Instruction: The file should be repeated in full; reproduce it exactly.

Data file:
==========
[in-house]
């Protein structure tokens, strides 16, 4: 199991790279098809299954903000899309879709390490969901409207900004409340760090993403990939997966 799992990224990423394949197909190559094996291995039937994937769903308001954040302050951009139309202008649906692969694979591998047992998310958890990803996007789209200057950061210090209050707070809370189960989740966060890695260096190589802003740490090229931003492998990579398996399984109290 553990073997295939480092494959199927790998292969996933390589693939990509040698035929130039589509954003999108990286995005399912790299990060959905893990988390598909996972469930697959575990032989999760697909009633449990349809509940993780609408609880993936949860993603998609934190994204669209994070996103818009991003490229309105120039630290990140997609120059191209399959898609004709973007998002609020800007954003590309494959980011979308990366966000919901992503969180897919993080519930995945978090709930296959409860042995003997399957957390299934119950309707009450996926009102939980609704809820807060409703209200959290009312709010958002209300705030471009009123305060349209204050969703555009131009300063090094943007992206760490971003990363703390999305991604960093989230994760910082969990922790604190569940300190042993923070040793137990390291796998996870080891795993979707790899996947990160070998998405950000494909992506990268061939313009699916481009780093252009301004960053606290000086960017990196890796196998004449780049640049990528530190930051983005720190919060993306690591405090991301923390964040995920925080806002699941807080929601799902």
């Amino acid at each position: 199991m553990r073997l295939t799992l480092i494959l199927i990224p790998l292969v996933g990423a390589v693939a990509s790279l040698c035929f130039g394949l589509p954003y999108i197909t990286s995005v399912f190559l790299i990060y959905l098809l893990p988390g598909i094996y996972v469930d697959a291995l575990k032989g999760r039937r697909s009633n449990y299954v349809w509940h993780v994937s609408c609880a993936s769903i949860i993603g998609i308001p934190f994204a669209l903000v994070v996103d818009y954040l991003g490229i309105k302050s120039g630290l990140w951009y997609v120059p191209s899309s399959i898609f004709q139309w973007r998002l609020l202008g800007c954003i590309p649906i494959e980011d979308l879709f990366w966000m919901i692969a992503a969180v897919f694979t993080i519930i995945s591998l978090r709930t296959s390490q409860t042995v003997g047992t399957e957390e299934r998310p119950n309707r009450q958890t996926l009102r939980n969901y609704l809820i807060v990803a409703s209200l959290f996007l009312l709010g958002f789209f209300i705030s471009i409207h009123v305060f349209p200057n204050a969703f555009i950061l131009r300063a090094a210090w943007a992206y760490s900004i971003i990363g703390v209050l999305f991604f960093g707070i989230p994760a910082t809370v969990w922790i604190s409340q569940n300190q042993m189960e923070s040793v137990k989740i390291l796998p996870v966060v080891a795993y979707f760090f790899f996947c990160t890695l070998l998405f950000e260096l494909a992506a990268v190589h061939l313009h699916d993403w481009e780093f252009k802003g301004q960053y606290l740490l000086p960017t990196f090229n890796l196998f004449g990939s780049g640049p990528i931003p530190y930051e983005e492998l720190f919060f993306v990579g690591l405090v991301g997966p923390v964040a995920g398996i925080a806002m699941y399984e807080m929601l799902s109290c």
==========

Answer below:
[in-house]
């Protein structure tokens, strides 16, 4: 199991790279098809299954903000899309879709390490969901409207900004409340760090993403990939997966 799992990224990423394949197909190559094996291995039937994937769903308001954040302050951009139309202008649906692969694979591998047992998310958890990803996007789209200057950061210090209050707070809370189960989740966060890695260096190589802003740490090229931003492998990579398996399984109290 553990073997295939480092494959199927790998292969996933390589693939990509040698035929130039589509954003999108990286995005399912790299990060959905893990988390598909996972469930697959575990032989999760697909009633449990349809509940993780609408609880993936949860993603998609934190994204669209994070996103818009991003490229309105120039630290990140997609120059191209399959898609004709973007998002609020800007954003590309494959980011979308990366966000919901992503969180897919993080519930995945978090709930296959409860042995003997399957957390299934119950309707009450996926009102939980609704809820807060409703209200959290009312709010958002209300705030471009009123305060349209204050969703555009131009300063090094943007992206760490971003990363703390999305991604960093989230994760910082969990922790604190569940300190042993923070040793137990390291796998996870080891795993979707790899996947990160070998998405950000494909992506990268061939313009699916481009780093252009301004960053606290000086960017990196890796196998004449780049640049990528530190930051983005720190919060993306690591405090991301923390964040995920925080806002699941807080929601799902």
């Amino acid at each position: 199991m553990r073997l295939t799992l480092i494959l199927i990224p790998l292969v996933g990423a390589v693939a990509s790279l040698c035929f130039g394949l589509p954003y999108i197909t990286s995005v399912f190559l790299i990060y959905l098809l893990p988390g598909i094996y996972v469930d697959a291995l575990k032989g999760r039937r697909s009633n449990y299954v349809w509940h993780v994937s609408c609880a993936s769903i949860i993603g998609i308001p934190f994204a669209l903000v994070v996103d818009y954040l991003g490229i309105k302050s120039g630290l990140w951009y997609v120059p191209s899309s399959i898609f004709q139309w973007r998002l609020l202008g800007c954003i590309p649906i494959e980011d979308l879709f990366w966000m919901i692969a992503a969180v897919f694979t993080i519930i995945s591998l978090r709930t296959s390490q409860t042995v003997g047992t399957e957390e299934r998310p119950n309707r009450q958890t996926l009102r939980n969901y609704l809820i807060v990803a409703s209200l959290f996007l009312l709010g958002f789209f209300i705030s471009i409207h009123v305060f349209p200057n204050a969703f555009i950061l131009r300063a090094a210090w943007a992206y760490s900004i971003i990363g703390v209050l999305f991604f960093g707070i989230p994760a910082t809370v969990w922790i604190s409340q569940n300190q042993m189960e923070s040793v137990k989740i390291l796998p996870v966060v080891a795993y979707f760090f790899f996947c990160t890695l070998l998405f950000e260096l494909a992506a990268v190589h061939l313009h699916d993403w481009e780093f252009k802003g301004q960053y606290l740490l000086p960017t990196f090229n890796l196998f004449g990939s780049g640049p990528i931003p530190y930051e983005e492998l720190f919060f993306v990579g690591l405090v991301g997966p923390v964040a995920g398996i925080a806002m699941y399984e807080m929601l799902s109290c």